Warehouses Are Hiring Humans Again Instead of Robots

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Manufacturing workers have been losing their jobs to robots for several years. However, a surge in the number of customized orders has caused factories to start hiring humans again. This could lead to a new normal with coworking among humans and robots. Take a closer look at current hiring trends in the manufacturing industry.

Robots Are Prominent in the Workplace

Today, 10 percent of manufacturing jobs are performed by robots, but that figure is expected to rise to 45 percent by 2025. Currently, the cost of machinery and computers is too high to implement on a large scale. As the costs decrease, the manufacturing sector can expect more robots. Despite the increase in robots, however, the manufacturing industry also expects to create more jobs for humans will also be created to cowork with these robots.

Japanese auto factories serve as a prime example of coworking among robots and humans. Overall, these factories use more than 1,500 robots per 10,000 human employees. These robots are responsible for placing parts in cars and lifting heavy objects. In most cases, humans closely monitor their robot coworkers. 

Robots Are Getting Smarter

Robots have the potential to do much more than lift heavy objects. Researchers at the University of Dresden believe that humans and robots can work together through wearable technology. To do this, a human can wear a glove or a jacket with movement sensors and then perform routine job tasks. The sensors record these movements, which can then be used to program robot movements. Wearable technology can even help program robots to perform tasks for customized orders.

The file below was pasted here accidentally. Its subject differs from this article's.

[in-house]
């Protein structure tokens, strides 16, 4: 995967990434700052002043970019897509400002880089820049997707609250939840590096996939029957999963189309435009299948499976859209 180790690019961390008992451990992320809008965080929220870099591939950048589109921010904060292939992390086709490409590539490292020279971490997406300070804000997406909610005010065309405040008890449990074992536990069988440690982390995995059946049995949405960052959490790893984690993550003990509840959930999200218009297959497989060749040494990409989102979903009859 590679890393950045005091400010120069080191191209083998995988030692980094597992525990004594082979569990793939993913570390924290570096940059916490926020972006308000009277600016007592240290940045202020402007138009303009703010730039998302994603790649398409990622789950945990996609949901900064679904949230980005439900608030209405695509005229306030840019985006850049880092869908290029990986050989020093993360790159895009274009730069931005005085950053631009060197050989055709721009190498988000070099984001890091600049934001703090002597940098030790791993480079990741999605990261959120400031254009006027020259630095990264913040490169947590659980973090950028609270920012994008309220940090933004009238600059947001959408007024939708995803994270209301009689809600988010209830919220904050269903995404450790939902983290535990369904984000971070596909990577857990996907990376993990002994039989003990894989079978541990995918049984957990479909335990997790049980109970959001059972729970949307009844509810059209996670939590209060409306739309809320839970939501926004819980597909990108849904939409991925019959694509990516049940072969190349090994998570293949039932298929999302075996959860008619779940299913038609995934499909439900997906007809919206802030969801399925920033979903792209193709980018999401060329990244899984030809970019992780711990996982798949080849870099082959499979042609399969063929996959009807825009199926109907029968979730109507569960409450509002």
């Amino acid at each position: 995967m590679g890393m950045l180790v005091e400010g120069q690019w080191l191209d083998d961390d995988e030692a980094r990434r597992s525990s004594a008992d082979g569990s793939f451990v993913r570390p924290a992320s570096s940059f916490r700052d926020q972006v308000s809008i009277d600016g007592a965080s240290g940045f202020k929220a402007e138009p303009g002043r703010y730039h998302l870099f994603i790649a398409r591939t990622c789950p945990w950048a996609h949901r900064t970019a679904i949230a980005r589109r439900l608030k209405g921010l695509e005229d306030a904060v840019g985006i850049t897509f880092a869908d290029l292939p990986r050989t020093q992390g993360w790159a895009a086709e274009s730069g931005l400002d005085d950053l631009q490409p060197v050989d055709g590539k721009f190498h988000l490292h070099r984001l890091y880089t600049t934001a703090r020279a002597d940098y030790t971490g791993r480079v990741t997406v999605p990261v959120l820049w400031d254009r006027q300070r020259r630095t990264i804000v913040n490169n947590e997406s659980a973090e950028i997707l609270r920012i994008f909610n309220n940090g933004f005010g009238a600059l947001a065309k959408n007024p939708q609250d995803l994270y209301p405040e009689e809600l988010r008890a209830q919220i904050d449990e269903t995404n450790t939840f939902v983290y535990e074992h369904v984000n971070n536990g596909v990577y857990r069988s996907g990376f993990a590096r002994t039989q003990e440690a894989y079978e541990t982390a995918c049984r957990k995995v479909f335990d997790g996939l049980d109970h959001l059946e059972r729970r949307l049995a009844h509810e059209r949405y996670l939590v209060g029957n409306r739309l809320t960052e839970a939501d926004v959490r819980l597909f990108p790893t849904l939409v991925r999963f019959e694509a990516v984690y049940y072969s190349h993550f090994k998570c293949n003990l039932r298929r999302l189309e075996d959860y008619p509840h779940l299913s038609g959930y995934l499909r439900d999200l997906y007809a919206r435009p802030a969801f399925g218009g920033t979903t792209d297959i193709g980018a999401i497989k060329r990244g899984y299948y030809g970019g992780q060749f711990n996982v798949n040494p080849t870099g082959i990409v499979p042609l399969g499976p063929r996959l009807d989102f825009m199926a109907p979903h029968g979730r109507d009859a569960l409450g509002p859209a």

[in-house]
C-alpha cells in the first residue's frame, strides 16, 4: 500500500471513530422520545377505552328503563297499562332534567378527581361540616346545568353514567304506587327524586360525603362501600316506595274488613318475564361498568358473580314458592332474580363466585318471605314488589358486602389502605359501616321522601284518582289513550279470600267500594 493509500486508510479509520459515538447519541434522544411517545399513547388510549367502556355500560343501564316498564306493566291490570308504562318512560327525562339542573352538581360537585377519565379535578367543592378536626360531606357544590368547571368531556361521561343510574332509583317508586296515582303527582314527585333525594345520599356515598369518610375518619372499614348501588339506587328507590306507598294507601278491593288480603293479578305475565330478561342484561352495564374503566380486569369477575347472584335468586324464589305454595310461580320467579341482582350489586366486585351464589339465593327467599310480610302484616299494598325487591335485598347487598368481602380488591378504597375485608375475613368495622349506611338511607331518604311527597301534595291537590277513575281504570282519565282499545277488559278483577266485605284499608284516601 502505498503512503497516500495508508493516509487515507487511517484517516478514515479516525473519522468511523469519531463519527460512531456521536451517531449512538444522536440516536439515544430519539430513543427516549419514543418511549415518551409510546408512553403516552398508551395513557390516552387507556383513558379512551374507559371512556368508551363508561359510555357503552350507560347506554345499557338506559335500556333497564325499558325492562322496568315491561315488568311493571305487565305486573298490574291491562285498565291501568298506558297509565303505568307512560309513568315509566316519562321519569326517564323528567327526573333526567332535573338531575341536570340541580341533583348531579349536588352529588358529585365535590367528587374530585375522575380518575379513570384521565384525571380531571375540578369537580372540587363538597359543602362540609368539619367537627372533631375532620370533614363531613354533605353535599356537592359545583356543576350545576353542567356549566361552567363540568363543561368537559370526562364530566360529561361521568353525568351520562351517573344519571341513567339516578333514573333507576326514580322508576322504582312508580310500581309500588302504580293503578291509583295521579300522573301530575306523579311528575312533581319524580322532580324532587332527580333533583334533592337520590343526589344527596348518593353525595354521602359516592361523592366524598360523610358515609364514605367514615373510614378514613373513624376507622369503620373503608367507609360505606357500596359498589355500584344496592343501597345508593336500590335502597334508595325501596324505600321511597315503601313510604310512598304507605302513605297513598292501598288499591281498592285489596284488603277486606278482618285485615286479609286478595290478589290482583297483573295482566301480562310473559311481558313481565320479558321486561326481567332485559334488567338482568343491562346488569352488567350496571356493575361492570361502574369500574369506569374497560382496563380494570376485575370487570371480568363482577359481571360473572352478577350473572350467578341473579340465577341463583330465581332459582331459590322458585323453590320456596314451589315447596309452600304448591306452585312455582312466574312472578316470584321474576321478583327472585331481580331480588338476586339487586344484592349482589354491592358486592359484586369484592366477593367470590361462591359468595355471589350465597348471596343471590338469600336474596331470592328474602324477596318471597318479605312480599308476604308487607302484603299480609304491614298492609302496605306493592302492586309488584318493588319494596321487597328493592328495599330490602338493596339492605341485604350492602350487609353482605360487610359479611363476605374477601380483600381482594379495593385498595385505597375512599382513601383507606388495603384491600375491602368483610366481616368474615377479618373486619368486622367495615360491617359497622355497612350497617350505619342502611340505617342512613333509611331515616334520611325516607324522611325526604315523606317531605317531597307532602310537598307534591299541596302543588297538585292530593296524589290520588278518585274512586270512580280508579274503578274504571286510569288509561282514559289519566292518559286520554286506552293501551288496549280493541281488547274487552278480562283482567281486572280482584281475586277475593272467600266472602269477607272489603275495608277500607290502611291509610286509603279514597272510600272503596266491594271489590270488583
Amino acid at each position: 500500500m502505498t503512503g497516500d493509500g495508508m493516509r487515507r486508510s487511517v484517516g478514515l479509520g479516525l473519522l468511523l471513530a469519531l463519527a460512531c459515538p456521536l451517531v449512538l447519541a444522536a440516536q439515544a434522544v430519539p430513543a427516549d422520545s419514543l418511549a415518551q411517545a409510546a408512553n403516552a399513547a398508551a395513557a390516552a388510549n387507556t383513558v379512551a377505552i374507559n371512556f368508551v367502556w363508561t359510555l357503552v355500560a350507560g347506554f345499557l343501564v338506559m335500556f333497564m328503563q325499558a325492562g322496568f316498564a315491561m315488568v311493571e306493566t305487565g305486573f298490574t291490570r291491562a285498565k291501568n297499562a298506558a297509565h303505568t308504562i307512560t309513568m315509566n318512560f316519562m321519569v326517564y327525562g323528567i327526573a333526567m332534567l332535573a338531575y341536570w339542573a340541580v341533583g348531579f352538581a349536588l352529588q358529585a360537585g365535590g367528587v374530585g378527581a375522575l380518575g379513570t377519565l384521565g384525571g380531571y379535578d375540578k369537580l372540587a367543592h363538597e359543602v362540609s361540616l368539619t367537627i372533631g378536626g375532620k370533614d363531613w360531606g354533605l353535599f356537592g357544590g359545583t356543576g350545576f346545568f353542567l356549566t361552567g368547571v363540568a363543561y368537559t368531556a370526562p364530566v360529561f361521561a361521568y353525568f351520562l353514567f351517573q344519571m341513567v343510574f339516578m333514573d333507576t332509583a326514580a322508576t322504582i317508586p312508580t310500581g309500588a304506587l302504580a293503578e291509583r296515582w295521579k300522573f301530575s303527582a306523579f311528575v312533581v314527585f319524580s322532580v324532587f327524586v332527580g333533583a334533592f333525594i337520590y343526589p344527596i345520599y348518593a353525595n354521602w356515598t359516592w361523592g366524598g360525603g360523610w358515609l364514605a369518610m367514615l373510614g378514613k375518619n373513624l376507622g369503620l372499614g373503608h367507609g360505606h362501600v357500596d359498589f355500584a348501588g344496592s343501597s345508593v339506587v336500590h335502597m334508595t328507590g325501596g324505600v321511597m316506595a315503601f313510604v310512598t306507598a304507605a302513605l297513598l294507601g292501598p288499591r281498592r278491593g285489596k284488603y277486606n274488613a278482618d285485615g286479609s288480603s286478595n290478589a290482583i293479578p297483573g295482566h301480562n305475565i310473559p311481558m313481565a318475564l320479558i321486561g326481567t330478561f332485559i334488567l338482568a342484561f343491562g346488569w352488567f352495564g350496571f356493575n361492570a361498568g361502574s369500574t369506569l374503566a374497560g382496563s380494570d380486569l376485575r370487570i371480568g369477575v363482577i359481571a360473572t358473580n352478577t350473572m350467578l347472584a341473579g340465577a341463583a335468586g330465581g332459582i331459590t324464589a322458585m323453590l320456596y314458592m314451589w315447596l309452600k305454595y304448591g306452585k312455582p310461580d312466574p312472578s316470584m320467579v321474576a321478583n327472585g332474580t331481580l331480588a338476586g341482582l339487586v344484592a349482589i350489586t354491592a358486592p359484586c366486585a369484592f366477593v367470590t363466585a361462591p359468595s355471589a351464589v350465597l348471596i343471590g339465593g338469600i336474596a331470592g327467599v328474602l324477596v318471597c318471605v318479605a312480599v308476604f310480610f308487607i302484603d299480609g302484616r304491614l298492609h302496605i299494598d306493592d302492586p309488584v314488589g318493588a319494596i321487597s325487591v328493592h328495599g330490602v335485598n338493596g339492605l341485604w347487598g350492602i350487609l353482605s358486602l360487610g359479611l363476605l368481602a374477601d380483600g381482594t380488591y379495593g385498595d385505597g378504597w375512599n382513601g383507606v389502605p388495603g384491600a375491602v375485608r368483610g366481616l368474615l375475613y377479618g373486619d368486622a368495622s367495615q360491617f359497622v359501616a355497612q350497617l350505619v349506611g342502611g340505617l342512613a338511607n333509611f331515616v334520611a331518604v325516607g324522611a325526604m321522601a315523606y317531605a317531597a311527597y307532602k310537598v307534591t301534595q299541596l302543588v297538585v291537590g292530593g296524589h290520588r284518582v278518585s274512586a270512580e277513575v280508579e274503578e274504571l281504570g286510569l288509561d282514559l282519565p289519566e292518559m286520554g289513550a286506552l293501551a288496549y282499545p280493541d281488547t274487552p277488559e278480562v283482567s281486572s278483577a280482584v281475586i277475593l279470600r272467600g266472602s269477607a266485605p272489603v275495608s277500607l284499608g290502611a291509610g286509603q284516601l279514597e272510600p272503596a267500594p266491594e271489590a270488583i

A study from the Massachusetts Institute of Technology also reveals that humans can cross-train robots to perceive human preferences. In the study, a human worked with a robot to place screws into holes. The human placed a screw in a hole, and then a robot drilled it in. The robot was able to predict whether it should place the screws in batches or one at a time based on the human’s speed.

Could You Lose Your Job to a Robot?

For the most part, robots have replaced humans in manual labor positions. However, experts warn that skilled professions are at risk, too. This warning even extends to professionals in the health care industry. In most cases, it’s likely that robots and humans will cowork to enhance human productivity rather than replacing humans entirely.

Warehouses continue to hire more humans than robots. This is predicting market trends isn’t easy, and it takes time to program robots. Once a robot is trained to make a product, there may no longer be a demand for that item. The number of customized orders also plays a role in the need for humans in the manufacturing industry. Even though some workers will lose jobs to robots, the manufacturing industry still has a strong need for human employees.

It’s unclear whether employing more robots will have positive or negative effects on the economy. On the one hand, low labor costs and high productivity means the United States could regain more manufacturing jobs. On the other hand, robots could promote wage inequality because lower paid jobs would disappear more quickly. For now, however, humans are still critical to manufacturing.

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